Andrea Hurst: They absolutely seem to be. What used to be a sure deal for us is often rejected. A writer can have a great platform, polished manuscript, a compelling story, and still not receive an offer. It can be hard to judge just what publishers want now.
Bonnie Solow: In our experience, if you represent books that promise powerful content along with strong marketing platforms, publishers and editors will compete to acquire them.
Given this climate, how has business been for you?
Candice Fuhrman: We’ve been fortunate to have a string of very good years. But I would say that our clients’ backlist sales were lower in 2011. The collapse of Borders certainly contributed to that.
Andrea Brown: We had our best year ever in 2011, selling to all the publishers we have in previous years but now also selling to places like Amazon—both ebook and print deals. Perhaps because we specialize in children’s books, have many New York Times bestsellers and award winners, we are slightly immune to many of the upheavals my adult book colleagues are facing.
Andrea Hurst: In 2010, we did see far more sales with higher advances than in 2011. The changes happening at the publishing houses are affecting our productivity as well. Publishers appear to be taking fewer risks, offering lower advances, and taking longer to payout on a deal.
Bonnie Solow: Last year was a stellar year for our agency. After the financial contraction of 2009 and 2010, in 2011 we found publishers to be highly receptive toward new projects and aggressive in their acquisition strategies. The majority of our projects were acquired via preemptive bids and competitive multi-house auctions.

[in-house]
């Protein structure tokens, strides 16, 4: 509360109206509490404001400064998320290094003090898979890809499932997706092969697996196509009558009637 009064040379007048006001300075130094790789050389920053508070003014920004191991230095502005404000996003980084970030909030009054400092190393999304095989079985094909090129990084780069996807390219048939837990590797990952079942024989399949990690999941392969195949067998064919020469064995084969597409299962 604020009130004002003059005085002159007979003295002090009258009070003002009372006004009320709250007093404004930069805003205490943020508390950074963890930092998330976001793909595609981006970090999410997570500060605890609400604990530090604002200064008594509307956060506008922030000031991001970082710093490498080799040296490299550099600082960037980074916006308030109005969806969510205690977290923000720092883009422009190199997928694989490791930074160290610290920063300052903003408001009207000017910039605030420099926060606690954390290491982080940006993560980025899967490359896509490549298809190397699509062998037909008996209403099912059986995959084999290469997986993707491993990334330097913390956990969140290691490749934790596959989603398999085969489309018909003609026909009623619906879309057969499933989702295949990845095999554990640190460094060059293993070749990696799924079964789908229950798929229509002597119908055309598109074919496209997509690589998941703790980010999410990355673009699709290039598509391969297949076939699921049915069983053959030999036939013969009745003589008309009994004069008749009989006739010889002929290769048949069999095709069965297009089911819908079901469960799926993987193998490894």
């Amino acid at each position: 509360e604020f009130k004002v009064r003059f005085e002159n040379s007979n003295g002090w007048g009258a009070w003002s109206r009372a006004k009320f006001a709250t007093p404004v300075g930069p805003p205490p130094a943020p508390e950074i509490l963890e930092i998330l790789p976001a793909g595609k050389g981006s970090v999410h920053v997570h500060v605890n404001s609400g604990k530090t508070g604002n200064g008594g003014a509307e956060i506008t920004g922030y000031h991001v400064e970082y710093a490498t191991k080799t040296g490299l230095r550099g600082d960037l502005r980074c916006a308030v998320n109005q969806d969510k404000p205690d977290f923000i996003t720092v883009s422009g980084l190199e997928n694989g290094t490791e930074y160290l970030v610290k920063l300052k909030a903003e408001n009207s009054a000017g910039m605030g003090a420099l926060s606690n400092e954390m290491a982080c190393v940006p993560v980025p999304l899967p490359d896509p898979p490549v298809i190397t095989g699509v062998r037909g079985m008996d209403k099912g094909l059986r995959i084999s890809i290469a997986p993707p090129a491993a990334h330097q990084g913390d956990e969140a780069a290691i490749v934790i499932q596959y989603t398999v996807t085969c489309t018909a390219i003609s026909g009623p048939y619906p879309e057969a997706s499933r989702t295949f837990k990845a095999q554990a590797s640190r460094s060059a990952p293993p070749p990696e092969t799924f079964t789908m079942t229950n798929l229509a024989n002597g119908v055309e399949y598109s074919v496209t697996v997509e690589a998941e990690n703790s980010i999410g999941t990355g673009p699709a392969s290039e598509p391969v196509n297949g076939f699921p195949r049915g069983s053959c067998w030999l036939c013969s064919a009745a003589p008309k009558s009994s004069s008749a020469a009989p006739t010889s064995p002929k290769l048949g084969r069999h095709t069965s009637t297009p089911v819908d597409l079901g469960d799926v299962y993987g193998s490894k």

What’s your prognosis for the future of agents?
Candice Fuhrman: It is closely tied to the future of the major publishers. As long as they are buying books and paying advances, agents have a role. We will have to fight harder, however, for a bigger share of electronic rights for our clients.
Andrea Brown: I have been an agent for 30 years and expect to be one representing the best in children’s literature for the next 30 years. Most writers we know still want their book published by the big houses and want those advances. They also still prefer the traditional book deals and paper. Ask me these questions again in 2 years and the answers may be different! But for now, nothing much has changed except we have some new doors that have opened, see increases in royalties now that e-books sales are increasing and have more options for our clients.
Andrea Hurst: Agents have always been the gatekeepers and in many ways will probably continue to be in one form or another. Those that resist the current changes will miss out on the wonderful opportunities that are available. Change is happening so fast in this industry, as I see it, you can be a part of creating this new world of publishing or ultimately be left behind.
Bonnie Solow: I wish I had a crystal ball. I certainly believe that certain agents will thrive with the evolution of the book industry. To do so requires staying current on digital developments, expanding one’s network of contacts in the digital publishing arena, and continuing to provide indispensable editorial, legal and marketing support to clients. Authors will need guidance in navigating their writing futures, and experienced, forward-thinking, savvy agents are in the best position to provide that direction.
What’s the most important thing an unpublished writer should do to get an agent?